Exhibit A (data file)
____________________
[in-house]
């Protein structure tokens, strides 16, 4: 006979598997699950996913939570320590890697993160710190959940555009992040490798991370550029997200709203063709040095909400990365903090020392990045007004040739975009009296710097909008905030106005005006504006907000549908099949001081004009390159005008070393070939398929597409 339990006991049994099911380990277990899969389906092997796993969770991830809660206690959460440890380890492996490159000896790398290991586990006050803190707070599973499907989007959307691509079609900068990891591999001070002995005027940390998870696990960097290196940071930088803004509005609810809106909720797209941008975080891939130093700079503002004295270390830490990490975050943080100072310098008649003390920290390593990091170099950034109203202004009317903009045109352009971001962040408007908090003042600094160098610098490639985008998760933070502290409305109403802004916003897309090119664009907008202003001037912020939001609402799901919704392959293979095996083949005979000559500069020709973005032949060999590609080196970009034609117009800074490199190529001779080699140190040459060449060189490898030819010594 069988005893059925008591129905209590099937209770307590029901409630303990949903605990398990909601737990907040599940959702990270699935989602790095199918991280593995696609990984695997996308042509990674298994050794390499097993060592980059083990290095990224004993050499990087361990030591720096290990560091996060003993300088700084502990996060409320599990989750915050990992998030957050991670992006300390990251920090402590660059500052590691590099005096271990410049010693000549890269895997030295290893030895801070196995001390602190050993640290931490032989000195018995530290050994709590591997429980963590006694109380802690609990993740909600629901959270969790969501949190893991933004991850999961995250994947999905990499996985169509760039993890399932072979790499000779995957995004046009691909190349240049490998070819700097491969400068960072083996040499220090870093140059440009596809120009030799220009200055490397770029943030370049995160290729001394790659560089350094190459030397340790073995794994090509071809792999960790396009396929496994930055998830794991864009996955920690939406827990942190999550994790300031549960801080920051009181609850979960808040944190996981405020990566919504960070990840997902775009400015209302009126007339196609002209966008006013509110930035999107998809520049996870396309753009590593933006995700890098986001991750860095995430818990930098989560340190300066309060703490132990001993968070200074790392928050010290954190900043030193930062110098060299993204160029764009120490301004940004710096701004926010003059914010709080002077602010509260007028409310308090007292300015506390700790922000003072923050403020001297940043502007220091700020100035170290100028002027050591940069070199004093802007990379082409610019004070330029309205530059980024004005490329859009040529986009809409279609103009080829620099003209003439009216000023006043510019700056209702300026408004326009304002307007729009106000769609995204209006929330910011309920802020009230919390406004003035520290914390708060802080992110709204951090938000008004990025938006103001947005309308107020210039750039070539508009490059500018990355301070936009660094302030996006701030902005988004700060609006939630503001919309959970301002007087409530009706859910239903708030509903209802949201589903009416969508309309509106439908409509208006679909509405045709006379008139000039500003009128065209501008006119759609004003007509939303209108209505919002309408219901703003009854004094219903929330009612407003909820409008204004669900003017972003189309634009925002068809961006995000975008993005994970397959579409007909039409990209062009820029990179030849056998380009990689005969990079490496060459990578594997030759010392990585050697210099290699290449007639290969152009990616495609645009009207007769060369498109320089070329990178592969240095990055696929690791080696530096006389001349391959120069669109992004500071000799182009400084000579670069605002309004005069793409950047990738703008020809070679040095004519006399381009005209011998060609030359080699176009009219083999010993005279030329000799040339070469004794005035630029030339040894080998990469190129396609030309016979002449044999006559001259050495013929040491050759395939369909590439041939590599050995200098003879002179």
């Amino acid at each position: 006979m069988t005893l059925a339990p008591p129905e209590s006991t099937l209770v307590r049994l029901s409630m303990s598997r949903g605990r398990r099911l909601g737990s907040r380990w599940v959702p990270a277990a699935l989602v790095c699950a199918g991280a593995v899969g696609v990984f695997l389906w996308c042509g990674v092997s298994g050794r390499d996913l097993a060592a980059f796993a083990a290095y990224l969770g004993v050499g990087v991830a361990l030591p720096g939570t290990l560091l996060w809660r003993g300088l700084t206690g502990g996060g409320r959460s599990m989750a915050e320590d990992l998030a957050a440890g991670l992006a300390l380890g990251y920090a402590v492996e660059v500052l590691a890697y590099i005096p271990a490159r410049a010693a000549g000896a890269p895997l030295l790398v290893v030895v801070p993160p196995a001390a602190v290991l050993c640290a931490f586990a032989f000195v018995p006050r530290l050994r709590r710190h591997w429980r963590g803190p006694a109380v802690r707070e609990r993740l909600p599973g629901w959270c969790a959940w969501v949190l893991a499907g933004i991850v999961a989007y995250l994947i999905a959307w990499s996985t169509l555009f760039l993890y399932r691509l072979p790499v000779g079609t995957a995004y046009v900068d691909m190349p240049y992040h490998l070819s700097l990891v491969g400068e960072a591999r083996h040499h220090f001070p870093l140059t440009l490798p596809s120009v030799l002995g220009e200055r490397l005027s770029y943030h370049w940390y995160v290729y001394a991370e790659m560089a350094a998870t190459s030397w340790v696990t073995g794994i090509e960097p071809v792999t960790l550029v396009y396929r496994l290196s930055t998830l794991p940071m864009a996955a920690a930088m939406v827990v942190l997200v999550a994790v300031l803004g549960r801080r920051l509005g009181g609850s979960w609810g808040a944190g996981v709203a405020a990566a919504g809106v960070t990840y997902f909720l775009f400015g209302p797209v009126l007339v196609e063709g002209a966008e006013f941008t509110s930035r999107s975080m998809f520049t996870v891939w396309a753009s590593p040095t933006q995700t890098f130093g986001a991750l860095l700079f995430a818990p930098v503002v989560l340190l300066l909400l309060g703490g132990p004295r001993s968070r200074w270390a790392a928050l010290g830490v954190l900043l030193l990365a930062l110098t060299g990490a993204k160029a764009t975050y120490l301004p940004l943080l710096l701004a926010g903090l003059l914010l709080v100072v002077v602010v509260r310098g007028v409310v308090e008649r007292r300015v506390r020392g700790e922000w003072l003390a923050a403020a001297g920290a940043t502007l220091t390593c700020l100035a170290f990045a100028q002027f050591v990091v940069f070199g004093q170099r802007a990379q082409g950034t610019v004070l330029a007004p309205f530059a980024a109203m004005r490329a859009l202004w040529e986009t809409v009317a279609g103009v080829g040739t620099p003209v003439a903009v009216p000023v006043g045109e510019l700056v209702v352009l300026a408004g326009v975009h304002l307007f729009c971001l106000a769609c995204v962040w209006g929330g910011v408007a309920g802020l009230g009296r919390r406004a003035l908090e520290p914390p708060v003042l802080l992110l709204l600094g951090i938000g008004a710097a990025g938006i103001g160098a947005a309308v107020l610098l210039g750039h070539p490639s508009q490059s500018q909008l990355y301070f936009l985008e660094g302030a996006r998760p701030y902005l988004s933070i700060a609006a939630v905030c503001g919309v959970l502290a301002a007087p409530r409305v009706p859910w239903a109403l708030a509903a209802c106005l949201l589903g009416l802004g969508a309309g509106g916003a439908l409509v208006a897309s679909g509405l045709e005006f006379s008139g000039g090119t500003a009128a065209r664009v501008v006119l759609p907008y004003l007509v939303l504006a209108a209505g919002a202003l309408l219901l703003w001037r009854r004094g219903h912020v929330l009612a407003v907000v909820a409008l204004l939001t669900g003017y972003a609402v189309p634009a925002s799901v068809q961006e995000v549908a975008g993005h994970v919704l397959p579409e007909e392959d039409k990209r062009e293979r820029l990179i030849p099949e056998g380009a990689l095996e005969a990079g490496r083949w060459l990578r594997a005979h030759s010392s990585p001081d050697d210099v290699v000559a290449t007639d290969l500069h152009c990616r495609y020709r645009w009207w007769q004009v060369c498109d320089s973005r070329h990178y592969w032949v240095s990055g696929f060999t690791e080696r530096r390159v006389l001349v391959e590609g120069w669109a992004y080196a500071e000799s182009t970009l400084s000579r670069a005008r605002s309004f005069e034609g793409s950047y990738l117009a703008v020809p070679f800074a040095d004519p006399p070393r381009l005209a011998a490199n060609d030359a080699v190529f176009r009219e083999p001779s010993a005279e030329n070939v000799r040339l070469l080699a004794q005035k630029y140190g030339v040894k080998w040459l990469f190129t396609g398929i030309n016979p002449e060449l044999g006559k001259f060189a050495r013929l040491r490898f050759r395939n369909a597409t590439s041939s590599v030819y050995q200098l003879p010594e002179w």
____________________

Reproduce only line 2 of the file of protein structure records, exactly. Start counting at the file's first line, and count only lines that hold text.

């Protein structure tokens, strides 16, 4: 006979598997699950996913939570320590890697993160710190959940555009992040490798991370550029997200709203063709040095909400990365903090020392990045007004040739975009009296710097909008905030106005005006504006907000549908099949001081004009390159005008070393070939398929597409 339990006991049994099911380990277990899969389906092997796993969770991830809660206690959460440890380890492996490159000896790398290991586990006050803190707070599973499907989007959307691509079609900068990891591999001070002995005027940390998870696990960097290196940071930088803004509005609810809106909720797209941008975080891939130093700079503002004295270390830490990490975050943080100072310098008649003390920290390593990091170099950034109203202004009317903009045109352009971001962040408007908090003042600094160098610098490639985008998760933070502290409305109403802004916003897309090119664009907008202003001037912020939001609402799901919704392959293979095996083949005979000559500069020709973005032949060999590609080196970009034609117009800074490199190529001779080699140190040459060449060189490898030819010594 069988005893059925008591129905209590099937209770307590029901409630303990949903605990398990909601737990907040599940959702990270699935989602790095199918991280593995696609990984695997996308042509990674298994050794390499097993060592980059083990290095990224004993050499990087361990030591720096290990560091996060003993300088700084502990996060409320599990989750915050990992998030957050991670992006300390990251920090402590660059500052590691590099005096271990410049010693000549890269895997030295290893030895801070196995001390602190050993640290931490032989000195018995530290050994709590591997429980963590006694109380802690609990993740909600629901959270969790969501949190893991933004991850999961995250994947999905990499996985169509760039993890399932072979790499000779995957995004046009691909190349240049490998070819700097491969400068960072083996040499220090870093140059440009596809120009030799220009200055490397770029943030370049995160290729001394790659560089350094190459030397340790073995794994090509071809792999960790396009396929496994930055998830794991864009996955920690939406827990942190999550994790300031549960801080920051009181609850979960808040944190996981405020990566919504960070990840997902775009400015209302009126007339196609002209966008006013509110930035999107998809520049996870396309753009590593933006995700890098986001991750860095995430818990930098989560340190300066309060703490132990001993968070200074790392928050010290954190900043030193930062110098060299993204160029764009120490301004940004710096701004926010003059914010709080002077602010509260007028409310308090007292300015506390700790922000003072923050403020001297940043502007220091700020100035170290100028002027050591940069070199004093802007990379082409610019004070330029309205530059980024004005490329859009040529986009809409279609103009080829620099003209003439009216000023006043510019700056209702300026408004326009304002307007729009106000769609995204209006929330910011309920802020009230919390406004003035520290914390708060802080992110709204951090938000008004990025938006103001947005309308107020210039750039070539508009490059500018990355301070936009660094302030996006701030902005988004700060609006939630503001919309959970301002007087409530009706859910239903708030509903209802949201589903009416969508309309509106439908409509208006679909509405045709006379008139000039500003009128065209501008006119759609004003007509939303209108209505919002309408219901703003009854004094219903929330009612407003909820409008204004669900003017972003189309634009925002068809961006995000975008993005994970397959579409007909039409990209062009820029990179030849056998380009990689005969990079490496060459990578594997030759010392990585050697210099290699290449007639290969152009990616495609645009009207007769060369498109320089070329990178592969240095990055696929690791080696530096006389001349391959120069669109992004500071000799182009400084000579670069605002309004005069793409950047990738703008020809070679040095004519006399381009005209011998060609030359080699176009009219083999010993005279030329000799040339070469004794005035630029030339040894080998990469190129396609030309016979002449044999006559001259050495013929040491050759395939369909590439041939590599050995200098003879002179």